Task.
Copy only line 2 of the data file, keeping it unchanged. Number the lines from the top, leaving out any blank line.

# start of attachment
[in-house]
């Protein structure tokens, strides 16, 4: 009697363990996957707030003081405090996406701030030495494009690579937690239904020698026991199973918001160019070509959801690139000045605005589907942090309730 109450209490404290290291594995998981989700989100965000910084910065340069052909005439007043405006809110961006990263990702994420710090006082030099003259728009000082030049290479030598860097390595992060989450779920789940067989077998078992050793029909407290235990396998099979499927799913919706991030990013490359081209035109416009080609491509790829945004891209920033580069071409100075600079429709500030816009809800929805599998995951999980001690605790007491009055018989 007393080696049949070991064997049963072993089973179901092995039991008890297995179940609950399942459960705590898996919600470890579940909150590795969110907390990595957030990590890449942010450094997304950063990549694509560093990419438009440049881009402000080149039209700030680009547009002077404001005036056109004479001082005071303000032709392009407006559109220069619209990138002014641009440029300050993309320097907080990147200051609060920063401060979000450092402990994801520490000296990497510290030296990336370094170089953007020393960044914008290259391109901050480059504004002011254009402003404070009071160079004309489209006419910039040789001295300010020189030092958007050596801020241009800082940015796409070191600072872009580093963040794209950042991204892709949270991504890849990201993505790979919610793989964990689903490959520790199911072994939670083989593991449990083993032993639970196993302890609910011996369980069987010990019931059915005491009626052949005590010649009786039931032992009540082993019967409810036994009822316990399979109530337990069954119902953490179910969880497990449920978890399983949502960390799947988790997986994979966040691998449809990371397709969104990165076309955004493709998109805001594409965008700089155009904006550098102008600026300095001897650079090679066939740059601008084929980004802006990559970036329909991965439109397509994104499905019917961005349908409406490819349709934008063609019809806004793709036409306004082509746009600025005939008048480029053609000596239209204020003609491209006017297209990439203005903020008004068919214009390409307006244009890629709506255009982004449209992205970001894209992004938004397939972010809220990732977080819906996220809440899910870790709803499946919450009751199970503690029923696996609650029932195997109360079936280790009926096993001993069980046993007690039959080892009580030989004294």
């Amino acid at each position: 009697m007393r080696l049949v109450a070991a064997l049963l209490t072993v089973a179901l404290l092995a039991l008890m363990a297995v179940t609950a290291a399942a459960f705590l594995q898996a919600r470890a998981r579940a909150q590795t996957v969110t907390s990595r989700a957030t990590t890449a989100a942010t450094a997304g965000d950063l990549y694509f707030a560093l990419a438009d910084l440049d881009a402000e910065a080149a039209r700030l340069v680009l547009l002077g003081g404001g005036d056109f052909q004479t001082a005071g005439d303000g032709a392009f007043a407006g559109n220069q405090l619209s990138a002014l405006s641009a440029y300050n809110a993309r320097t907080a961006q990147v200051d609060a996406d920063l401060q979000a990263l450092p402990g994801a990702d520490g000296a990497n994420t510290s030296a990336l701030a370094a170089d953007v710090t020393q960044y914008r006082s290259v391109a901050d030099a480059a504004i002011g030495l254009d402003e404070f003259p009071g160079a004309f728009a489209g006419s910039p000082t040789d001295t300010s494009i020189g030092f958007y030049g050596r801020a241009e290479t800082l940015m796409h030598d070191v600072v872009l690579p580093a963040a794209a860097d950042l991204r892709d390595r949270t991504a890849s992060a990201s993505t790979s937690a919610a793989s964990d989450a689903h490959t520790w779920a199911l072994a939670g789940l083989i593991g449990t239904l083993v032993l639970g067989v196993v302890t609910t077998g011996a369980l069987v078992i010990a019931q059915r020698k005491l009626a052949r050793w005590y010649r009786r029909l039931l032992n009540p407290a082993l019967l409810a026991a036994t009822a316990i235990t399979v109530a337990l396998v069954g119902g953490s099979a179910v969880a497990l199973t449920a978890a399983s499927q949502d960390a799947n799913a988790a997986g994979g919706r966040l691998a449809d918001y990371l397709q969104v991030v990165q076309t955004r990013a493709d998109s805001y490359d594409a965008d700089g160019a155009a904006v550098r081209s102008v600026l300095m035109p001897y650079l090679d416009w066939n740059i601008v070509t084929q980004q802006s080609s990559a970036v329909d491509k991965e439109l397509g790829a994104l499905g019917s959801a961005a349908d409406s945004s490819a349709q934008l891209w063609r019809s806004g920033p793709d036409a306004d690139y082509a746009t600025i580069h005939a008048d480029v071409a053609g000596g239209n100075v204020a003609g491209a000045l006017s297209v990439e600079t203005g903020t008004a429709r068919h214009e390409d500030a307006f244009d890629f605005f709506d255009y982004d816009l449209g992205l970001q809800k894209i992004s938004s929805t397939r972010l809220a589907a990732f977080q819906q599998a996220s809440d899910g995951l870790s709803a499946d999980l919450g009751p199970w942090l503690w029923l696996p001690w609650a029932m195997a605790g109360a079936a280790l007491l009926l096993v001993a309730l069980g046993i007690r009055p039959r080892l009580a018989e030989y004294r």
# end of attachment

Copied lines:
């Protein structure tokens, strides 16, 4: 009697363990996957707030003081405090996406701030030495494009690579937690239904020698026991199973918001160019070509959801690139000045605005589907942090309730 109450209490404290290291594995998981989700989100965000910084910065340069052909005439007043405006809110961006990263990702994420710090006082030099003259728009000082030049290479030598860097390595992060989450779920789940067989077998078992050793029909407290235990396998099979499927799913919706991030990013490359081209035109416009080609491509790829945004891209920033580069071409100075600079429709500030816009809800929805599998995951999980001690605790007491009055018989 007393080696049949070991064997049963072993089973179901092995039991008890297995179940609950399942459960705590898996919600470890579940909150590795969110907390990595957030990590890449942010450094997304950063990549694509560093990419438009440049881009402000080149039209700030680009547009002077404001005036056109004479001082005071303000032709392009407006559109220069619209990138002014641009440029300050993309320097907080990147200051609060920063401060979000450092402990994801520490000296990497510290030296990336370094170089953007020393960044914008290259391109901050480059504004002011254009402003404070009071160079004309489209006419910039040789001295300010020189030092958007050596801020241009800082940015796409070191600072872009580093963040794209950042991204892709949270991504890849990201993505790979919610793989964990689903490959520790199911072994939670083989593991449990083993032993639970196993302890609910011996369980069987010990019931059915005491009626052949005590010649009786039931032992009540082993019967409810036994009822316990399979109530337990069954119902953490179910969880497990449920978890399983949502960390799947988790997986994979966040691998449809990371397709969104990165076309955004493709998109805001594409965008700089155009904006550098102008600026300095001897650079090679066939740059601008084929980004802006990559970036329909991965439109397509994104499905019917961005349908409406490819349709934008063609019809806004793709036409306004082509746009600025005939008048480029053609000596239209204020003609491209006017297209990439203005903020008004068919214009390409307006244009890629709506255009982004449209992205970001894209992004938004397939972010809220990732977080819906996220809440899910870790709803499946919450009751199970503690029923696996609650029932195997109360079936280790009926096993001993069980046993007690039959080892009580030989004294």